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Family business challenges differ between the US and Europe

The challenges facing family businesses not only differ between emerging and western markets, but even within each of these markets, according to a family business expert.
Family businesses in the US and Europe face different challenges, says expert

The challenges facing family businesses not only differ between emerging and western markets, but even within each of these markets, according to a family business expert.

Jörg Ritter, co-head of the family business advisory division of executive search firm Egon Zehnder International, said that despite operating in similar developed markets, family businesses in Europe and the US have to deal with very different issues that affect their success.

Ritter, who recently led a survey among family business owners and executives from the Americas, Asia-Pacific and Europe, said the US's large population means that American family businesses can afford to focus on their national market.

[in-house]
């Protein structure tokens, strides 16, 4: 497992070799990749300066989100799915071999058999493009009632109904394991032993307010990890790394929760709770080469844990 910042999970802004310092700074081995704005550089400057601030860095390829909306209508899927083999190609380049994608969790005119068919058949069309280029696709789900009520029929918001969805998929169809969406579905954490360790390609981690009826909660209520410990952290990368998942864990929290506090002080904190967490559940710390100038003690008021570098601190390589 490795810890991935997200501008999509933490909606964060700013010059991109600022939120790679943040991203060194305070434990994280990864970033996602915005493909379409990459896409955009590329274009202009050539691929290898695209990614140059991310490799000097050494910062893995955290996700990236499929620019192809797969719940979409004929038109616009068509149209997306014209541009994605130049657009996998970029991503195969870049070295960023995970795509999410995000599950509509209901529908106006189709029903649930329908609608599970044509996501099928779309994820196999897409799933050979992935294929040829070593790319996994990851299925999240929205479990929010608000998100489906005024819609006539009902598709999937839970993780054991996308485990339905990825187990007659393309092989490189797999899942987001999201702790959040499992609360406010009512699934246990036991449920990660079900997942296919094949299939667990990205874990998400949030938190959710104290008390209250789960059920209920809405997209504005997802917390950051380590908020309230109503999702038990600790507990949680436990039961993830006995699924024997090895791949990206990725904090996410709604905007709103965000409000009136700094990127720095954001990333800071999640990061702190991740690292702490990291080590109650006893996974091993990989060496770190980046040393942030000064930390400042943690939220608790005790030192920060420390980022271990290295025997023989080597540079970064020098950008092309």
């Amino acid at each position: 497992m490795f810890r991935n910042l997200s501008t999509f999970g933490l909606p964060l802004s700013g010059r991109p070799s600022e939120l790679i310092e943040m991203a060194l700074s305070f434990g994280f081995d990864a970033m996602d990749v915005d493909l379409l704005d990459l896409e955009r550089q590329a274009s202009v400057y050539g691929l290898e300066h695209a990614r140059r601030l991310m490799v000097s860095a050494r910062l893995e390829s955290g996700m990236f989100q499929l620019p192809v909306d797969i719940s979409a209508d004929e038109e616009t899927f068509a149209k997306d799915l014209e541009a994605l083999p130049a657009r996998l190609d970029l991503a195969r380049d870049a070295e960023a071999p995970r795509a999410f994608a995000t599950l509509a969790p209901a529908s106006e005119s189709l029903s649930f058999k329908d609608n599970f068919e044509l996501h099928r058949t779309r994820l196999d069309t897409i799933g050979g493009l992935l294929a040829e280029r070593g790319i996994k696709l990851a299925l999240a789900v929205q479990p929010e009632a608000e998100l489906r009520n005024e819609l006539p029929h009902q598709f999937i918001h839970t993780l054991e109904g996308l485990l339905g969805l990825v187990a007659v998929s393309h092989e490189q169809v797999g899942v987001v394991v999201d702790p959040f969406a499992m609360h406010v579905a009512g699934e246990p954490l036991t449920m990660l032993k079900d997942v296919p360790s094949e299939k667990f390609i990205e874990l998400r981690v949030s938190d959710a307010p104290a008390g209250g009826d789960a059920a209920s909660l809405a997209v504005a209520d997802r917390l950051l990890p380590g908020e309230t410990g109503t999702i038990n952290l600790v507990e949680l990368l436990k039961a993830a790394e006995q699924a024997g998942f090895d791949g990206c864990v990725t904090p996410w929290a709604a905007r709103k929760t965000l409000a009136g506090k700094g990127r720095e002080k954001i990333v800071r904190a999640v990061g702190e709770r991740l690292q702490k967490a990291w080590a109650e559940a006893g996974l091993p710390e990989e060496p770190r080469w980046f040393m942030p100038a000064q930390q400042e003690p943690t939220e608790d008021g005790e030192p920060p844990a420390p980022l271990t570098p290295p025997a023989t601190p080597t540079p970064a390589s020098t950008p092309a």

This contrasts strongly with Europe, where companies are "forced to internationalise their business and go global at a much earlier stage as their national markets are too small to survive".

Remaining a family business is a key challenge for American companies that want to expand to new markets, said Rittersaid.

"Once competitive forces make international expansion necessary, [US families] are likely to sell their business or let in private equity investors rather than grow internationally on their own," he told CampdenFB.

Improving corporate governance is another issue which US families face. American businesses are less keen on giving senior positions to non-family members than their European counterparts, he said, and, as a result, “their governance structures are in many cases less professional”.

In emerging markets, Ritter said succession planning is a big challenge.

“Many family businesses in emerging markets are first generation and currently dealing with the challenge of transitioning into the next generation – or the question of whether they even want to continue their business,” he said, adding that the firms that “want to transition need to be able to grow beyond their own local markets”. 

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